Friday, March 24, 2006

Johnson dodges censure

The state Senate ethics subcommittee dropped a complaint against Majority Leader Dean Johnson on the condition he apologize.

Members of the Senate special subcommittee on ethics said they agreed to the deal in part because they feared they would never be able to determine whether Johnson or Supreme Court justices were telling the truth without being able to question the justices. They said they considered the possibility that justices could successfully claim they were immune from testifying before the legislature.

"We wanted to avoid a potential separations of power conflict," said Sen. Thomas Neuville, R-Northfield.

The panel, which has two DFLers and two Republican members, voted unanimously in favor of the deal after a two-hour closed session attended by Johnson, his attorney and two Republican critics.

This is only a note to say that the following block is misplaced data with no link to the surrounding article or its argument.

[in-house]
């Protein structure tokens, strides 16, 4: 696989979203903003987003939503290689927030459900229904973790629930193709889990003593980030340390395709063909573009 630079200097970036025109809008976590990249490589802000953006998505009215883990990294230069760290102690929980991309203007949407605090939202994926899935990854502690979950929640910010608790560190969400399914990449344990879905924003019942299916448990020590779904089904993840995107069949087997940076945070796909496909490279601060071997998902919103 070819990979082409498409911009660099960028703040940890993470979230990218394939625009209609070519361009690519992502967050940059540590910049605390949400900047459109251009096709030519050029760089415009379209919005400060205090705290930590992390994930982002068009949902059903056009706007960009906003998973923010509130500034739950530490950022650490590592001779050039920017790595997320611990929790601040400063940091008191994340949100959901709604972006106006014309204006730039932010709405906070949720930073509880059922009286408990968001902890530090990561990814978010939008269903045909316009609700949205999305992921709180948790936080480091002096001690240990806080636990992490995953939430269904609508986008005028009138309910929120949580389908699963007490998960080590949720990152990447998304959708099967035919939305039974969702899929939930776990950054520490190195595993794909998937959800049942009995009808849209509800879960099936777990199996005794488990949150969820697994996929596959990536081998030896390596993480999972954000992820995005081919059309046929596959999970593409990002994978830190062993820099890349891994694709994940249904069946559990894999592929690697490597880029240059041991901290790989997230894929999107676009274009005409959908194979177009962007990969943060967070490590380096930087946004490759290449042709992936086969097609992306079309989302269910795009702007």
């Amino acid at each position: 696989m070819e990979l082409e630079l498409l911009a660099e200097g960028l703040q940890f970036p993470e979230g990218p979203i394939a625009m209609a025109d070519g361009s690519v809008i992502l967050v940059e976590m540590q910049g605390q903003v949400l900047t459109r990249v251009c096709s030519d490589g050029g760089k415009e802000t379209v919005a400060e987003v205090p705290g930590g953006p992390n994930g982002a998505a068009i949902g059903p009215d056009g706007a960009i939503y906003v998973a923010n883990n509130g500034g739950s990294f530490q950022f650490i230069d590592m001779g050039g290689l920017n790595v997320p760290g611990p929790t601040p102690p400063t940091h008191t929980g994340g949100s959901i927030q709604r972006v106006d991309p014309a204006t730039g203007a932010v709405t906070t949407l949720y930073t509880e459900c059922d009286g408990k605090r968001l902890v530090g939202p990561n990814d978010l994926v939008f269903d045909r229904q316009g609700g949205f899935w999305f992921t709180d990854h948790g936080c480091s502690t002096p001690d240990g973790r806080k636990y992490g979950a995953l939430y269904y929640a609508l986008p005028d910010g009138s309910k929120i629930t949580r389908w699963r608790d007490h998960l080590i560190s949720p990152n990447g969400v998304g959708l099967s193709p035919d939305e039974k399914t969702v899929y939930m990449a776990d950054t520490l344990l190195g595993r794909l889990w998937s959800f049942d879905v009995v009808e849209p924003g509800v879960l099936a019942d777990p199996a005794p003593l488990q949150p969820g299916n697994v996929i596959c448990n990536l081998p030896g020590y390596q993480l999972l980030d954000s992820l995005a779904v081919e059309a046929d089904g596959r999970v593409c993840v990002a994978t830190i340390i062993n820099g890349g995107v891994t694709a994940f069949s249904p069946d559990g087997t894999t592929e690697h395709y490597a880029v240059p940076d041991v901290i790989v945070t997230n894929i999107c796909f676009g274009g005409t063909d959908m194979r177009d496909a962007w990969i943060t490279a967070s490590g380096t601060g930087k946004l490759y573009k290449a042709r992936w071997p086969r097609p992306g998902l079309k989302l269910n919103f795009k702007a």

Neuville's quote echoes the argument I made earlier about both parties having an interest in not going after the judiciary. The Republicans are now free to make hay with this in the upcoming elections, and they should. Johnson and the DFL can plausibly try to put this behind them. In any case it appears sanity has prevailed, with the DFL showing humility and the GOP showing restraint.

It'll be interesting to see if this is brought up during the debate/argument over the gay marriage amendment. If it does, it will be a mistake. That battle should be fought on the merits, not personal attacks on opponents.

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